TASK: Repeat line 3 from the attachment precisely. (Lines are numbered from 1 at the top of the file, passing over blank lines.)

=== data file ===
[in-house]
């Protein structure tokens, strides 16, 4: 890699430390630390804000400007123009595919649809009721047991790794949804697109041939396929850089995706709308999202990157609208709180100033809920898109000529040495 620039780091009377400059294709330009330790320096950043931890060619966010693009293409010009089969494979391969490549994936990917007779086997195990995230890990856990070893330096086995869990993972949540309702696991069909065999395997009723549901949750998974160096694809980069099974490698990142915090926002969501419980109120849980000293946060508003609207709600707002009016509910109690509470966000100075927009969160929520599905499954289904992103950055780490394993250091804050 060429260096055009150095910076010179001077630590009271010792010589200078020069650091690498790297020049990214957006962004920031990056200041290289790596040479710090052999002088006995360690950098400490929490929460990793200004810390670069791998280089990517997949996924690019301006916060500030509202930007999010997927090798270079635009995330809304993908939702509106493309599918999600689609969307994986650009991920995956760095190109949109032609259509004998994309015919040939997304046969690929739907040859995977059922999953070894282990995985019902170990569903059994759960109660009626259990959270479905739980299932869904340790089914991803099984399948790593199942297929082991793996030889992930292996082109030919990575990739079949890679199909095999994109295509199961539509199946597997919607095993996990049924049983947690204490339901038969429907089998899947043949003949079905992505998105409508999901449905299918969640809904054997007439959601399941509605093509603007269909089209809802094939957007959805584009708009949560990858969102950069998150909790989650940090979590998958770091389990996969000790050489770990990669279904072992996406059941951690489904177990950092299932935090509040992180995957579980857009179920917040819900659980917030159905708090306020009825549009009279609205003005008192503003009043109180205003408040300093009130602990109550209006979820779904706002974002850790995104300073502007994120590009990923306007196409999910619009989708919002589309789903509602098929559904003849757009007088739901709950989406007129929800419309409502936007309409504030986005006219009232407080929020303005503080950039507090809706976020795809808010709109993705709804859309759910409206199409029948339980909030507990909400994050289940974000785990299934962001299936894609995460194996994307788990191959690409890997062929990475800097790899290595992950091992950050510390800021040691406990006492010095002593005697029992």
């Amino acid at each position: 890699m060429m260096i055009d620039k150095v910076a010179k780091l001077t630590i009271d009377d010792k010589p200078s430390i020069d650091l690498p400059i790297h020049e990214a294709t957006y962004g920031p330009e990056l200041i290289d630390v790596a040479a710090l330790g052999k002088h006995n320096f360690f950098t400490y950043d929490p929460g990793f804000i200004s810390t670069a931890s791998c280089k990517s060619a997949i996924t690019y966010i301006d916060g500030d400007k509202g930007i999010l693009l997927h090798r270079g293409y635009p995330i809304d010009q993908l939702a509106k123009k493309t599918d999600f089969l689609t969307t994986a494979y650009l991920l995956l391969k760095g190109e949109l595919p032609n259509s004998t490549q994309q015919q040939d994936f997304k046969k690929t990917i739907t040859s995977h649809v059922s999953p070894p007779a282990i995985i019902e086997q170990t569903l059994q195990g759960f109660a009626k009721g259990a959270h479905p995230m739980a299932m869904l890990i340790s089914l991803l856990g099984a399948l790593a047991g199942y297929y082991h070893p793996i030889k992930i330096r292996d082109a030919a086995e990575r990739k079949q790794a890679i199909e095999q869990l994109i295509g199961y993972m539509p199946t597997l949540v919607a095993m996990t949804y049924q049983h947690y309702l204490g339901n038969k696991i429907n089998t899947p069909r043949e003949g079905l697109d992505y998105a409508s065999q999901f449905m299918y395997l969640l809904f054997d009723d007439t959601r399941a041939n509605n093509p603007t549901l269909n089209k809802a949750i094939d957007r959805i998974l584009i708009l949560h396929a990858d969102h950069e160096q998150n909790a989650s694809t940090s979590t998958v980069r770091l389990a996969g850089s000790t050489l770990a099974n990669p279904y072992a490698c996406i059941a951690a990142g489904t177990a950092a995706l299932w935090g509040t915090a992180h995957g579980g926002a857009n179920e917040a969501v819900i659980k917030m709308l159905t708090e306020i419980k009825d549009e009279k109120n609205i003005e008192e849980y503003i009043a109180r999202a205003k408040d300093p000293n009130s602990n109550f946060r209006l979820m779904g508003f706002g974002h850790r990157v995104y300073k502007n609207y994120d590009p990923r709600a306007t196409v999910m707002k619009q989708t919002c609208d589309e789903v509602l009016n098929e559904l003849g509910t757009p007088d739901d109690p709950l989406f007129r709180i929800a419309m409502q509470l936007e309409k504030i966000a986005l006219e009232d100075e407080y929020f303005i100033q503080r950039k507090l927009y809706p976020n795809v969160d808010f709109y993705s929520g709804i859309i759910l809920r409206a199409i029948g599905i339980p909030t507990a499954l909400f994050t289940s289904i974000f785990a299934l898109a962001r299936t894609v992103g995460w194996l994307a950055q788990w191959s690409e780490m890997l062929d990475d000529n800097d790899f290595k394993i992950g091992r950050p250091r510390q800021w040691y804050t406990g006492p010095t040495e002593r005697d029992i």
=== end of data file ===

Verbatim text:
């Amino acid at each position: 890699m060429m260096i055009d620039k150095v910076a010179k780091l001077t630590i009271d009377d010792k010589p200078s430390i020069d650091l690498p400059i790297h020049e990214a294709t957006y962004g920031p330009e990056l200041i290289d630390v790596a040479a710090l330790g052999k002088h006995n320096f360690f950098t400490y950043d929490p929460g990793f804000i200004s810390t670069a931890s791998c280089k990517s060619a997949i996924t690019y966010i301006d916060g500030d400007k509202g930007i999010l693009l997927h090798r270079g293409y635009p995330i809304d010009q993908l939702a509106k123009k493309t599918d999600f089969l689609t969307t994986a494979y650009l991920l995956l391969k760095g190109e949109l595919p032609n259509s004998t490549q994309q015919q040939d994936f997304k046969k690929t990917i739907t040859s995977h649809v059922s999953p070894p007779a282990i995985i019902e086997q170990t569903l059994q195990g759960f109660a009626k009721g259990a959270h479905p995230m739980a299932m869904l890990i340790s089914l991803l856990g099984a399948l790593a047991g199942y297929y082991h070893p793996i030889k992930i330096r292996d082109a030919a086995e990575r990739k079949q790794a890679i199909e095999q869990l994109i295509g199961y993972m539509p199946t597997l949540v919607a095993m996990t949804y049924q049983h947690y309702l204490g339901n038969k696991i429907n089998t899947p069909r043949e003949g079905l697109d992505y998105a409508s065999q999901f449905m299918y395997l969640l809904f054997d009723d007439t959601r399941a041939n509605n093509p603007t549901l269909n089209k809802a949750i094939d957007r959805i998974l584009i708009l949560h396929a990858d969102h950069e160096q998150n909790a989650s694809t940090s979590t998958v980069r770091l389990a996969g850089s000790t050489l770990a099974n990669p279904y072992a490698c996406i059941a951690a990142g489904t177990a950092a995706l299932w935090g509040t915090a992180h995957g579980g926002a857009n179920e917040a969501v819900i659980k917030m709308l159905t708090e306020i419980k009825d549009e009279k109120n609205i003005e008192e849980y503003i009043a109180r999202a205003k408040d300093p000293n009130s602990n109550f946060r209006l979820m779904g508003f706002g974002h850790r990157v995104y300073k502007n609207y994120d590009p990923r709600a306007t196409v999910m707002k619009q989708t919002c609208d589309e789903v509602l009016n098929e559904l003849g509910t757009p007088d739901d109690p709950l989406f007129r709180i929800a419309m409502q509470l936007e309409k504030i966000a986005l006219e009232d100075e407080y929020f303005i100033q503080r950039k507090l927009y809706p976020n795809v969160d808010f709109y993705s929520g709804i859309i759910l809920r409206a199409i029948g599905i339980p909030t507990a499954l909400f994050t289940s289904i974000f785990a299934l898109a962001r299936t894609v992103g995460w194996l994307a950055q788990w191959s690409e780490m890997l062929d990475d000529n800097d790899f290595k394993i992950g091992r950050p250091r510390q800021w040691y804050t406990g006492p010095t040495e002593r005697d029992i």